Why can’t humans be like wine?
People love to ask ages, the young especially.
“How old are you, sir? Sixty? Seventy?”
I normally tell them that I was born the year after the Battle of Hastings. That shuts a lot of them up for a few minutes. The bright ones are straight onto it.
“Really, sir. How old are you really?”
Kids have a way of guessing ages to within a year or two. I am vain enough to dispute some of these accurate estimations with, “One Hundred and Seven next birthday.” It now feels as if this is true.
I reversed my car into the neighbour’s that was parked on the road opposite our drive. I was out of the house late, surprisingly after waking up quite early. We drank tea in bed, as is our norm. My wife had not slept much; ditto. She was worried about how she was going to handle her job. Like me, she is a teacher. Unlike me, she has been excellent at taking it for what it really is and having no ideological driving force that propels her into the classroom, day after day.
The problem now is that the demands placed upon teachers are not only unrealistic, unfair and unsustainable, they are also life damaging. Ordinary classroom teachers are being made to sacrifice more and more of their time to the self-promoting activities and ambitions of their schools, colleges and significant individuals with their establishments.
“I don’t know how I’m going to be able to do it. I can’t sleep thinking about it. If I can’t handle it, if I go off sick, we’re knackered.”
I couldn’t disagree with her. I couldn’t say anything.
This is what it has come to for many teachers. In a bid to bring about that magical improvement, teachers are being made to justify themselves on a daily basis. They are being made to write trite reports on their plans to reach the unrealistic and unreachable. They are being driven into the ground in the unquestioned belief that this is how to get the best out of them.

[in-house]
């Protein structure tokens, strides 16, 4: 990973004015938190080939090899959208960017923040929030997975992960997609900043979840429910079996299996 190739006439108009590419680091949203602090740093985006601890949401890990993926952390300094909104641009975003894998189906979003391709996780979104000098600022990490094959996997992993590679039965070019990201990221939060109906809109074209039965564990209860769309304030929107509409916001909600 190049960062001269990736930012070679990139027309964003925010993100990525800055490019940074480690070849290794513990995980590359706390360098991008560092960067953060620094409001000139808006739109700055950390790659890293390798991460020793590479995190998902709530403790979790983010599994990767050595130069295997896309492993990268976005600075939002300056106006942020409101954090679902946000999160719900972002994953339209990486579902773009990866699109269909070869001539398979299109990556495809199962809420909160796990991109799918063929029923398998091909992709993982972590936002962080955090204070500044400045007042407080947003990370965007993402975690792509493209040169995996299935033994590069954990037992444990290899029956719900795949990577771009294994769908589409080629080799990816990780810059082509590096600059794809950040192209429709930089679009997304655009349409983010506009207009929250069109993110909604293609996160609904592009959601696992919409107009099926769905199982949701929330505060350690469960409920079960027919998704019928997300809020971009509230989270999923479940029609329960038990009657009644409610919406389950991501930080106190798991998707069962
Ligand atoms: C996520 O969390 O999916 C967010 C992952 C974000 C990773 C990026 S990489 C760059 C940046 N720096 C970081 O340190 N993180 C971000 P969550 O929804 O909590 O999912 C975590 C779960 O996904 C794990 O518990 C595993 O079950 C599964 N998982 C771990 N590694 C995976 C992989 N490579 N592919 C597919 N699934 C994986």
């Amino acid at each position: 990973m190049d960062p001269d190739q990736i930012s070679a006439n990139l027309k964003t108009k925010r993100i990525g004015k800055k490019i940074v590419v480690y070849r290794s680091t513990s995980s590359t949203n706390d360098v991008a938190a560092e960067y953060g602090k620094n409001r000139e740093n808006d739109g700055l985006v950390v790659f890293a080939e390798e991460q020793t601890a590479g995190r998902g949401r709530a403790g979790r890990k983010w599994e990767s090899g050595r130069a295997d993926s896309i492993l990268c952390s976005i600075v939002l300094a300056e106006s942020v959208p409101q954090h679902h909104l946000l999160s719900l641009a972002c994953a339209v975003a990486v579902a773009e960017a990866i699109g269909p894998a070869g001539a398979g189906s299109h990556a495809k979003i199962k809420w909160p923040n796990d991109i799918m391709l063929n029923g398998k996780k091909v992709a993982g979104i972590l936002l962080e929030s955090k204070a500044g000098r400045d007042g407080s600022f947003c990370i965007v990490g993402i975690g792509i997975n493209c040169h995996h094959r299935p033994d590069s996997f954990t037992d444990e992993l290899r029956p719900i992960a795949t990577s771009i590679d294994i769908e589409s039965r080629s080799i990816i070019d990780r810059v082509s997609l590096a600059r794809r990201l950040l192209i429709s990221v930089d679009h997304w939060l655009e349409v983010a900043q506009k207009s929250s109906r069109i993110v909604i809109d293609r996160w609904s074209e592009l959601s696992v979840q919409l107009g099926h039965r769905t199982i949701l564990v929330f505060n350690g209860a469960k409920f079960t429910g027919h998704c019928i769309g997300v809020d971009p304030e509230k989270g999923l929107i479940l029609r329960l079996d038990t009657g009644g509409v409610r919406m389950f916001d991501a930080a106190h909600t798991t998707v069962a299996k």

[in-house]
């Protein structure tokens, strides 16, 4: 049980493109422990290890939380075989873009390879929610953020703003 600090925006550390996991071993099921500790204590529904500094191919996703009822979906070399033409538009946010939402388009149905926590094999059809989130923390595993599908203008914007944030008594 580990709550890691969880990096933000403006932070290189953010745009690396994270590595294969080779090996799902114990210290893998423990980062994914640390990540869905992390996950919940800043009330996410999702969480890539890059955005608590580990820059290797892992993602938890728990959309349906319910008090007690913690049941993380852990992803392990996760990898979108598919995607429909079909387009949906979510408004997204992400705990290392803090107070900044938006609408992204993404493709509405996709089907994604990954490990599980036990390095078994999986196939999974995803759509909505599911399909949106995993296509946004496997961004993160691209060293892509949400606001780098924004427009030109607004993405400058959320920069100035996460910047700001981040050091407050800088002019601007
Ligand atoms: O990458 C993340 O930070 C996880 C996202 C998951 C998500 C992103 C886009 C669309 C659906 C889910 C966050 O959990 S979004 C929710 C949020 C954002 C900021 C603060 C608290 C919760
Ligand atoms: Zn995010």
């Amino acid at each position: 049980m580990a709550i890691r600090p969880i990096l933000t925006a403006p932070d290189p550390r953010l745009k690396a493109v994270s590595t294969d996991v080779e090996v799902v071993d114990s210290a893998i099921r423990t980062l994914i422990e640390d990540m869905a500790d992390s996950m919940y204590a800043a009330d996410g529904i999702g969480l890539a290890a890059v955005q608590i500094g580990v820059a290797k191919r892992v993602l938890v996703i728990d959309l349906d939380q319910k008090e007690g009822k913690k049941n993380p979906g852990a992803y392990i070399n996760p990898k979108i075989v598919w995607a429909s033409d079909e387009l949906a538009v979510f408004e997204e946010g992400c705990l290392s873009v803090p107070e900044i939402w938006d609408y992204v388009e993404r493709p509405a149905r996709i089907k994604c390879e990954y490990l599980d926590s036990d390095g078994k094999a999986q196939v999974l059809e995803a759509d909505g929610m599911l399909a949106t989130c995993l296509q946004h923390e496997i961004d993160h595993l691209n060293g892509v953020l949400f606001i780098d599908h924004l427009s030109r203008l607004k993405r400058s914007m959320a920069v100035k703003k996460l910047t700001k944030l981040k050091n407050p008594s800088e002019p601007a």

Like me, bang up to date?
Again, my sleep had been interrupted by thoughts about becoming obsolete.
I had two classes yesterday. Classes is probably an ill-fitting description, herds is much closer. Anyway, these herds bundled into my classroom, pushed past each other, shouted instead of conversing, sat down, got up, walked around, threw insults and erasers at each other. During all this time, I was practising my projected, deeply resonant voice of command; none of them heard it. Finally, I asked for some assistance.
I hear what you are saying, “He certainly asked for it!” And I agree. But, I have reached that point in my life when I believe that the basics of respect are needed for teaching and learning to take place. What an old fuddy-duddy!
I needed help from a Head of Year, somebody over twenty five years my junior, somebody whose presence made the rabble quieten and still. I had become that sad old fart who could barely control a class; unless control was concerned with keeping the natives mesmerised by the ceremonial burning of the of the has-been explorer before serving him up with a selection of greens and whoopee juice.
My drive home was filled with thoughts of my demise.
In many schools that I have worked at, it is behaviour that matters most (the poor behaviour of their student cohort). Many kids are now routinely rude. They think that it is their right. They have a right to be rude and disrespectful to whoever they want. They can ignore reasonable requests to follow reasonable requests. They can accuse, threaten arrest for not paying attention to their feelings, shed false tears and commit perjury.
All in all, they can do all and all their very hearts’ desire. And what is required of me is full obedience.
GET DOWN WIDDA KIDS!